Flashbacks in C/PTSD: “emotional" vs. Real (See DESCRIPTION 1st! University Lecture)

Skip 36:21-44:41 (scholarly literature review). READ THE DESCRIPTION FIRST! “Emotional flashbacks” is NOT an accepted construct in clinical psychology.

Second winter semester lecture to South Federal University, Rostov on Don, Russian Federation, and to the Psychology track in SIAS-CIAPS.

“Emotional flashbacks” is NOT an accepted construct in clinical psychology. Flashbacks are dissociative (cut us off from the world), they are like time travel: they recreate fully and faithfully all the sensa of a part traumatic event. To experience a flashback is to be transported into another time and another place in the fullest way. Emotions and memories never recreate or even represent the past accurately: they reimagine it creatively, on the fly, and never in the same way each and every time they are evoked. Flashbacks sever us from the present reality – emotions and cognitions do exactly the opposite: help us to connect with reality (external and internal) and make sense of it.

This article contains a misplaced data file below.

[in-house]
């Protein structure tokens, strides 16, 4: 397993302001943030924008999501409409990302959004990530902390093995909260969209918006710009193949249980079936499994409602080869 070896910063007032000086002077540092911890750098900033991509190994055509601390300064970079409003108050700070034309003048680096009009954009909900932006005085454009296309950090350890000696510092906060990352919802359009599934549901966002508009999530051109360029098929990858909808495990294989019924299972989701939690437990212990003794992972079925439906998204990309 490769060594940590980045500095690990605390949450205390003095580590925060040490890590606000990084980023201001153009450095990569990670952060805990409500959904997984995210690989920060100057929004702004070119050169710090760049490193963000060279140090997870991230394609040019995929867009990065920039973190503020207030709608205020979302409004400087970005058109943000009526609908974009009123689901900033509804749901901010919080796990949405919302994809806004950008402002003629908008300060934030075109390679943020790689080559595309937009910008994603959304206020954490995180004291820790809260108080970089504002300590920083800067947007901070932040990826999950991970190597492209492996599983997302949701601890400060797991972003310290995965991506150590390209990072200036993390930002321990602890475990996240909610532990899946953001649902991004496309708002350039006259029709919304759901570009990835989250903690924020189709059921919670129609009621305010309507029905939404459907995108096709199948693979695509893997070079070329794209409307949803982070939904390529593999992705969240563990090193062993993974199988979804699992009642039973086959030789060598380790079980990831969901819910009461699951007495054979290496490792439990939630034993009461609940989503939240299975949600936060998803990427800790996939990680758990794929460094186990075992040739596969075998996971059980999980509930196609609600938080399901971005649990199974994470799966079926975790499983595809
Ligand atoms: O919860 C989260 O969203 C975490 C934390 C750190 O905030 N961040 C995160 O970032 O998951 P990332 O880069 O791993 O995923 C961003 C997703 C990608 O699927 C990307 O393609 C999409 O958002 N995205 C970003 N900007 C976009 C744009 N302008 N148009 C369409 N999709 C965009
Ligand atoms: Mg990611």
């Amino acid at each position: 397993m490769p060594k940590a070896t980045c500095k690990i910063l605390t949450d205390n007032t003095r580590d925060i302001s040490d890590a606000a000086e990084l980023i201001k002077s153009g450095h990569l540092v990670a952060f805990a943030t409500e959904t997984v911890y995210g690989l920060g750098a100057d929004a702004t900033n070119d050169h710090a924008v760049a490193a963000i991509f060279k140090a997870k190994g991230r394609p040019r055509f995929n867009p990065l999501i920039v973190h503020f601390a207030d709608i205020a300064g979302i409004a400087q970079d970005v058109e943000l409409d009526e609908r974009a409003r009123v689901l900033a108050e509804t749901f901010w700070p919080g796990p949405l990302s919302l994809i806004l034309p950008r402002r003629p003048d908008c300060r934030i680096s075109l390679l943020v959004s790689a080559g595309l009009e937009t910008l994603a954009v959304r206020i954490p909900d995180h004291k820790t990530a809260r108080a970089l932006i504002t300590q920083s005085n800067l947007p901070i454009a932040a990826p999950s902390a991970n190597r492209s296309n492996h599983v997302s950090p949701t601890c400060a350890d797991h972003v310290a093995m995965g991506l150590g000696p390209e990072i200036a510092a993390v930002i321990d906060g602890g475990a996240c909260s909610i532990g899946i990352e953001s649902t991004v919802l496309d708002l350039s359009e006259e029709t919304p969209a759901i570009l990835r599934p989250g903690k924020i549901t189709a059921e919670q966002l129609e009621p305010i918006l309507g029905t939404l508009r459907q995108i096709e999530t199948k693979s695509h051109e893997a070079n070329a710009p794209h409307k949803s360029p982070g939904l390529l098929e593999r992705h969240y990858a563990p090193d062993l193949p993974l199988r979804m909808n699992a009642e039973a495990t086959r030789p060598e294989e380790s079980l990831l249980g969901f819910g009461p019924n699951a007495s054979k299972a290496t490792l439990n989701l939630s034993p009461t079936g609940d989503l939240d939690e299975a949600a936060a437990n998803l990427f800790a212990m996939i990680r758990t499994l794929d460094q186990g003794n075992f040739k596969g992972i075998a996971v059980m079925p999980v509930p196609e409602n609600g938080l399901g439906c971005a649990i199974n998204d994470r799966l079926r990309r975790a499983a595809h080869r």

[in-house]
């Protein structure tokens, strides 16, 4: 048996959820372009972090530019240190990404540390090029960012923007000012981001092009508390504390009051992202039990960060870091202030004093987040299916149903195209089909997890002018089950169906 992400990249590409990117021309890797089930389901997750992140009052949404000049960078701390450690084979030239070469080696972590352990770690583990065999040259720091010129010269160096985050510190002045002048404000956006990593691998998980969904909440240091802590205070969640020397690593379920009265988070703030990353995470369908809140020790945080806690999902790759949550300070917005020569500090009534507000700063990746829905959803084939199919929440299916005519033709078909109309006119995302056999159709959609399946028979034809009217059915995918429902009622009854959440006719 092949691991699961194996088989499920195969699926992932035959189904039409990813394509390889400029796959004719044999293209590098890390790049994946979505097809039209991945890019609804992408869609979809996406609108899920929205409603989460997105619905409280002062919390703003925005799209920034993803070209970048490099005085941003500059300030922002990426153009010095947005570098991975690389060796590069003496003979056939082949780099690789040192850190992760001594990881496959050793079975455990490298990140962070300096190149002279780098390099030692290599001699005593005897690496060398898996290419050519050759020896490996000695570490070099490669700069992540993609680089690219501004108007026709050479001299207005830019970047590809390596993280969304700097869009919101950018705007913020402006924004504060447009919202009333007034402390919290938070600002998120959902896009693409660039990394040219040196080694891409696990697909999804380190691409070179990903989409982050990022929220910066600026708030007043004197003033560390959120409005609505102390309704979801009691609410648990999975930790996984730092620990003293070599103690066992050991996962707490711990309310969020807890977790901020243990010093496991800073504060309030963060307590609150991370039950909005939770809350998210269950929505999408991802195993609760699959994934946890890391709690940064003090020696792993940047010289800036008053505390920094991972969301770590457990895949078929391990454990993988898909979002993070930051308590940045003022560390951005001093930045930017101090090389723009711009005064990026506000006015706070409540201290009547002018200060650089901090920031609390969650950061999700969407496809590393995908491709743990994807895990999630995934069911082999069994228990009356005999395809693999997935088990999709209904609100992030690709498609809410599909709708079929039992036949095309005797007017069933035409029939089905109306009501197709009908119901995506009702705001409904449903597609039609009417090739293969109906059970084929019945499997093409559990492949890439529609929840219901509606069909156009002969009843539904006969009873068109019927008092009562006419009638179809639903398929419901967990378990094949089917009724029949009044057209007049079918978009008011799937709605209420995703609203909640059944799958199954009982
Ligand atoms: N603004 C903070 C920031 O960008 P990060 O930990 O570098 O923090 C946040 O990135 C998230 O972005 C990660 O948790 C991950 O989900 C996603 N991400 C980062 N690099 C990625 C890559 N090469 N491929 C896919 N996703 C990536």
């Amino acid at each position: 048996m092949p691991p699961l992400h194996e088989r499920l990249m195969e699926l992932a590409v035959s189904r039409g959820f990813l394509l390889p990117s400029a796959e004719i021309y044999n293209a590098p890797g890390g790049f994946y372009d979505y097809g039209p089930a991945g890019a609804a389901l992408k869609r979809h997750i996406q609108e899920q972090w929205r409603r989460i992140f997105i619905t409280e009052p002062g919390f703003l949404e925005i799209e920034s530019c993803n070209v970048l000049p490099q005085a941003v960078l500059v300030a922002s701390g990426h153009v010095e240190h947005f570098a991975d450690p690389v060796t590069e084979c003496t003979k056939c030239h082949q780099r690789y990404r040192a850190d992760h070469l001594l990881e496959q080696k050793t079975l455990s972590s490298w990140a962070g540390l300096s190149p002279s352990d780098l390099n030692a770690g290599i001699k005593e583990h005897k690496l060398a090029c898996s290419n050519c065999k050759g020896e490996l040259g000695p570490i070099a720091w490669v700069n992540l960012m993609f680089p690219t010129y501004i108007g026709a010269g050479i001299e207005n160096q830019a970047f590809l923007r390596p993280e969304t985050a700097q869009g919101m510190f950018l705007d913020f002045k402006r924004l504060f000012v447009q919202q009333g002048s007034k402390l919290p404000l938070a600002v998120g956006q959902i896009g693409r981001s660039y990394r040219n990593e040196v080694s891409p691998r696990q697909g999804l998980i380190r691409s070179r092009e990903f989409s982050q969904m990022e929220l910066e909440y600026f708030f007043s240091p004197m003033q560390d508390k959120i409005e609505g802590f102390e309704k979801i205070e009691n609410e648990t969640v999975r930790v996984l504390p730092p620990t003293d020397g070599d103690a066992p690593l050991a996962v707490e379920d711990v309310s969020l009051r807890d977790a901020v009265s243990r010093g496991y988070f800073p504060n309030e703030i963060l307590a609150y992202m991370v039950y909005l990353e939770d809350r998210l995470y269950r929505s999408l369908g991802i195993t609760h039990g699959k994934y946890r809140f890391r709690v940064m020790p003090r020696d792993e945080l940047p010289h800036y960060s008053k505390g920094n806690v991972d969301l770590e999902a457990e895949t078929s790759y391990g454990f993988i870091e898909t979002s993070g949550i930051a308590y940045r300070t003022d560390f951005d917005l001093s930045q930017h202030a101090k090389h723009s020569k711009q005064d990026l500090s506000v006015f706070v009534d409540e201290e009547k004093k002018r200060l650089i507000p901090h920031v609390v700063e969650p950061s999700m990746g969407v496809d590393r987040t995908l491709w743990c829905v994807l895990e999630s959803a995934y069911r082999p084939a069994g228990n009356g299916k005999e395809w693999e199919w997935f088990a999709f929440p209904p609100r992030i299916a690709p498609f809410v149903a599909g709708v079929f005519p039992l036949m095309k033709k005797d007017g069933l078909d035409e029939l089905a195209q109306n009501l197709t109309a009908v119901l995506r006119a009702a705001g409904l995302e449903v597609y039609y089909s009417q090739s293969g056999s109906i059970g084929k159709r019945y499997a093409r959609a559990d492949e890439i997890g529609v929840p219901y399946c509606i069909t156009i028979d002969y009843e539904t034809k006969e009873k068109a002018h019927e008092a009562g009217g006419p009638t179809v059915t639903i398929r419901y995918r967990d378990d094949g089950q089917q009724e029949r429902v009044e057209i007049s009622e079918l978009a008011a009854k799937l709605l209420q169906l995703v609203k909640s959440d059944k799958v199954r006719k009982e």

Differentiating terminology: ‘‘involuntary autobiographical memories’’ (an everyday memory phenomenon), ‘‘intrusive memories’’ (involuntary memories with repeated and usually distressing content, generally associated with psychological disorders), and ‘‘flashbacks’’ (involuntary memories involving re-experiencing distressing events in the present, thought to be specific to PTSD). These are not used interchangeably (Kvavilashvili, 2014).

I propose that, from an early age we relate to the world (external objects) and regulate internal objects using three processes, not two: dissociation (to cope with traumas), cognitions, and emotions are arranged in contextualized narrative memories: traumas overwrite cognitions and emotions with new content (Schnider’s silencing).

Traumas and dissociation are as frequent as emotions and cognitions.

Traumas and the language of dissociation comprise the unconscious. Psychological defenses are associated with cognitions (rationalization), emotions (denial, projection), trauma (repression). That children dissociate and can be traumatized proves that these are fundamental features of the mind: not acquired but congenital.

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